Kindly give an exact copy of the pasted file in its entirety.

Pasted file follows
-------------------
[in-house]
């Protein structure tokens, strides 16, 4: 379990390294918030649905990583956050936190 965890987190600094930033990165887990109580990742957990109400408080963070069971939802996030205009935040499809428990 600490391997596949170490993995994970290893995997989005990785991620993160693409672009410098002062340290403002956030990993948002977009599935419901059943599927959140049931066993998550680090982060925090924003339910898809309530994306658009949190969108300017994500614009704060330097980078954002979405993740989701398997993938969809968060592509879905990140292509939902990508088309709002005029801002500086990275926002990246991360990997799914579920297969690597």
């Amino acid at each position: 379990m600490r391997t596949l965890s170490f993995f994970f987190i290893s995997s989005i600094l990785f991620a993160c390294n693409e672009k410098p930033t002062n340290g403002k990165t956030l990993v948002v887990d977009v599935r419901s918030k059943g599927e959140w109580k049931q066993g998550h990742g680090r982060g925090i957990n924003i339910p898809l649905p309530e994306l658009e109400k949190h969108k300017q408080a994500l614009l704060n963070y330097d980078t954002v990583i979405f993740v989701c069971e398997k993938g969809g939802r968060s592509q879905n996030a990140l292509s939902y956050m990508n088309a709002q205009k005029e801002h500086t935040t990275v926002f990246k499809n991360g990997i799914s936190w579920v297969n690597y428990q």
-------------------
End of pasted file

[in-house]
């Protein structure tokens, strides 16, 4: 379990390294918030649905990583956050936190 965890987190600094930033990165887990109580990742957990109400408080963070069971939802996030205009935040499809428990 600490391997596949170490993995994970290893995997989005990785991620993160693409672009410098002062340290403002956030990993948002977009599935419901059943599927959140049931066993998550680090982060925090924003339910898809309530994306658009949190969108300017994500614009704060330097980078954002979405993740989701398997993938969809968060592509879905990140292509939902990508088309709002005029801002500086990275926002990246991360990997799914579920297969690597």
């Amino acid at each position: 379990m600490r391997t596949l965890s170490f993995f994970f987190i290893s995997s989005i600094l990785f991620a993160c390294n693409e672009k410098p930033t002062n340290g403002k990165t956030l990993v948002v887990d977009v599935r419901s918030k059943g599927e959140w109580k049931q066993g998550h990742g680090r982060g925090i957990n924003i339910p898809l649905p309530e994306l658009e109400k949190h969108k300017q408080a994500l614009l704060n963070y330097d980078t954002v990583i979405f993740v989701c069971e398997k993938g969809g939802r968060s592509q879905n996030a990140l292509s939902y956050m990508n088309a709002q205009k005029e801002h500086t935040t990275v926002f990246k499809n991360g990997i799914s936190w579920v297969n690597y428990q």